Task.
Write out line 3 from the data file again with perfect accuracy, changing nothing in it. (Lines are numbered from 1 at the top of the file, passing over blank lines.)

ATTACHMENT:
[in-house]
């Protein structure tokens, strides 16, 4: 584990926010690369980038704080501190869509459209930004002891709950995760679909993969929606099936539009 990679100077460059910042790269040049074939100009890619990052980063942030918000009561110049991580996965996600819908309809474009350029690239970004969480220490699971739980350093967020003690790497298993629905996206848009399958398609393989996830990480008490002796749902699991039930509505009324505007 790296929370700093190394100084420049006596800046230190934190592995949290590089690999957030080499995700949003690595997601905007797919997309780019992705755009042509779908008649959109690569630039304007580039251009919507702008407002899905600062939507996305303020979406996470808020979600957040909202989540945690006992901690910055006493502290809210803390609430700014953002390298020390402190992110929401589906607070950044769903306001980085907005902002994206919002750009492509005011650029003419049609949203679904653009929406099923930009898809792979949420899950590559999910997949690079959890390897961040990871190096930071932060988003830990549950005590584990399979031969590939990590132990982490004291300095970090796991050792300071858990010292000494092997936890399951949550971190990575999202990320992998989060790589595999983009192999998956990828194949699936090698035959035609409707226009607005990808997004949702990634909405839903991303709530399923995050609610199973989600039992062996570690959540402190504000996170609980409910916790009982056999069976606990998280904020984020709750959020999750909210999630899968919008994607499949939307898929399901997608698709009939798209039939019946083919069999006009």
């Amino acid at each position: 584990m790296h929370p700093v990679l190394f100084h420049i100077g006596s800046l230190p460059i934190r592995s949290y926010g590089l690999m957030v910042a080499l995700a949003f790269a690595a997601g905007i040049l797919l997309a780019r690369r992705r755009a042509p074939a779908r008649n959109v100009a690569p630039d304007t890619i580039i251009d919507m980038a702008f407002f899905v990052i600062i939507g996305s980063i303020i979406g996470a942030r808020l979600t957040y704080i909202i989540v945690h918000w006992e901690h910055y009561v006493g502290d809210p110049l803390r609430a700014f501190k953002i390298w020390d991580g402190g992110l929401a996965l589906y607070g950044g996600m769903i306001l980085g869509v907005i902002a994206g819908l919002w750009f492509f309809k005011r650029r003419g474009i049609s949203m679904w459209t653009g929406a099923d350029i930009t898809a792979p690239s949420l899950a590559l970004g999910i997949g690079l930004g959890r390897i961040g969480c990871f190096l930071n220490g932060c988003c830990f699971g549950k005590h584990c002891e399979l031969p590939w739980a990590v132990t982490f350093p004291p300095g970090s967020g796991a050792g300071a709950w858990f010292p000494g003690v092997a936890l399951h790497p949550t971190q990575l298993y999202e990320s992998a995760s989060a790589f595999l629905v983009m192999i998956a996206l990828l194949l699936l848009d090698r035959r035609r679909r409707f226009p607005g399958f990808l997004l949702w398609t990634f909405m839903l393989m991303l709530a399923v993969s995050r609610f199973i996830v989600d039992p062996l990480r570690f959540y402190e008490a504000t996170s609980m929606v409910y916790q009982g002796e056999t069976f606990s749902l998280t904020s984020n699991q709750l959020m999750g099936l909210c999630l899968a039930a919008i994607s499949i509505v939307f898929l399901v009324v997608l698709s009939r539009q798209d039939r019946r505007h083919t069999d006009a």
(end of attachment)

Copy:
């Amino acid at each position: 584990m790296h929370p700093v990679l190394f100084h420049i100077g006596s800046l230190p460059i934190r592995s949290y926010g590089l690999m957030v910042a080499l995700a949003f790269a690595a997601g905007i040049l797919l997309a780019r690369r992705r755009a042509p074939a779908r008649n959109v100009a690569p630039d304007t890619i580039i251009d919507m980038a702008f407002f899905v990052i600062i939507g996305s980063i303020i979406g996470a942030r808020l979600t957040y704080i909202i989540v945690h918000w006992e901690h910055y009561v006493g502290d809210p110049l803390r609430a700014f501190k953002i390298w020390d991580g402190g992110l929401a996965l589906y607070g950044g996600m769903i306001l980085g869509v907005i902002a994206g819908l919002w750009f492509f309809k005011r650029r003419g474009i049609s949203m679904w459209t653009g929406a099923d350029i930009t898809a792979p690239s949420l899950a590559l970004g999910i997949g690079l930004g959890r390897i961040g969480c990871f190096l930071n220490g932060c988003c830990f699971g549950k005590h584990c002891e399979l031969p590939w739980a990590v132990t982490f350093p004291p300095g970090s967020g796991a050792g300071a709950w858990f010292p000494g003690v092997a936890l399951h790497p949550t971190q990575l298993y999202e990320s992998a995760s989060a790589f595999l629905v983009m192999i998956a996206l990828l194949l699936l848009d090698r035959r035609r679909r409707f226009p607005g399958f990808l997004l949702w398609t990634f909405m839903l393989m991303l709530a399923v993969s995050r609610f199973i996830v989600d039992p062996l990480r570690f959540y402190e008490a504000t996170s609980m929606v409910y916790q009982g002796e056999t069976f606990s749902l998280t904020s984020n699991q709750l959020m999750g099936l909210c999630l899968a039930a919008i994607s499949i509505v939307f898929l399901v009324v997608l698709s009939r539009q798209d039939r019946r505007h083919t069999d006009a």